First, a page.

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Black Knot

Question of the Week

Black Knot of Plums, Prunes & Cherries

Black knot infections are very obvious against a backdrop of winter snow. Q. I have a Canadian Cherry tree that's 10-15 ft. tall and about 12-13 years old. Over the last three to four years it started developing what looks like a lumpy black growth on its limbs that's getting worse every year. The last couple of years we pruned the branches that had this growth, but now it is all over the tree! Is there any treatment available for controlling it?

A. You've provided a perfect description for a common disease of more than twenty different cherry, plum and prune trees called "Black Knot."

If you look very closely at a black knot in ealry spring, you can see the structures that contain ascospores are swollen and ready to burst as the weather warms.The part of the fungus that infects new growth each spring are called ascospores. Millions of ascospores, which are black, cover the surface of each growth, left. In the spring rainfall splashes the structures from the growths, or "knots," onto newly emerging stems.

New growth in the upper left corner of this photo has likely been infected by ascospores from the obvious infection in the center of the picture.Infection of new, green shoots occurs from April through June during periods of warm, wet weather, at right. The fungus grows through the soft bark and spreads among cells within the shoot. It also releases a growth promoting chemical, causing the shoot to begin to swell and often bend in unusual directions.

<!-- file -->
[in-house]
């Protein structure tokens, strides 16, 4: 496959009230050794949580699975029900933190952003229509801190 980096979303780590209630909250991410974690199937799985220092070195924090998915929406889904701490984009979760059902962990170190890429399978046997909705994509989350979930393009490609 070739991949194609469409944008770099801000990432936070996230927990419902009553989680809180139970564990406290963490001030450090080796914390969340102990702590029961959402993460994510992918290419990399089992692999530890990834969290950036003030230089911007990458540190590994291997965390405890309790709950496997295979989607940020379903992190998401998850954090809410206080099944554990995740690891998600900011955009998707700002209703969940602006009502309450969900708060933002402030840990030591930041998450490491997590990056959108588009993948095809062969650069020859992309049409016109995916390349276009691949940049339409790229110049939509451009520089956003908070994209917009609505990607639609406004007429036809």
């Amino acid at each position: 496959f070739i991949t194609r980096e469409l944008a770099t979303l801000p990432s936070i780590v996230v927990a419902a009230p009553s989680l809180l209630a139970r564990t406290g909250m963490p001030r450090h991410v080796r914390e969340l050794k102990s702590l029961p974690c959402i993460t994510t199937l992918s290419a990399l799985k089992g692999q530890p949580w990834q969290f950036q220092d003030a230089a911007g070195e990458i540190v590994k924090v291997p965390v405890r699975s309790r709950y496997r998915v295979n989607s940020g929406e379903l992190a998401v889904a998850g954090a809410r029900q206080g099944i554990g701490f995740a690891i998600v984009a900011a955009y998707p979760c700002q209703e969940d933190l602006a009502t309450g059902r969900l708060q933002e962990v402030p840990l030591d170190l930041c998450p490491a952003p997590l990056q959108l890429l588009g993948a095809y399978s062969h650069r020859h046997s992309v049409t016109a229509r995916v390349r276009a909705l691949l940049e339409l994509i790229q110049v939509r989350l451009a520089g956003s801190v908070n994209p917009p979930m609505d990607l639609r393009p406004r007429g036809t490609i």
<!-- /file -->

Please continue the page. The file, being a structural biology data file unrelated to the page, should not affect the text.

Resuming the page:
The characteristic black, knot-like growths actually become visible during late summer and autumn a year and a half after the initial infection. Because ascospores from one and one-half year-old knots infect new growth each spring, itís important to prune all visible knots out of infected trees when it's above freezing in January, February and March. Because infected tissue can exist a number of inches below visible knots, pruning cuts must be made at least eight inches below the black, visible portion of each infection.

Also keep in mind that infectious ascospores can be released from infected twigs and stems even after they've been removed. So, it's important to burn, bury or otherwise dispose of all prunings.

Where large numbers of wild cherry, plum or prune grow nearby, the application of fungicides has been recommended in the past to protect succulent new growth until the period of infection period ends in mid-to late June.

However, at this time (April of 2007), there are no fungicides labeled/recommended for use in New York for controlling black knot infections on bearing fruit trees, or in landscape plantings.

Therefore, where infection sources (wild cherries, plums and prunes) are common the only practical option may be to remove heavily infected trees and avoid replanting with susceptible species.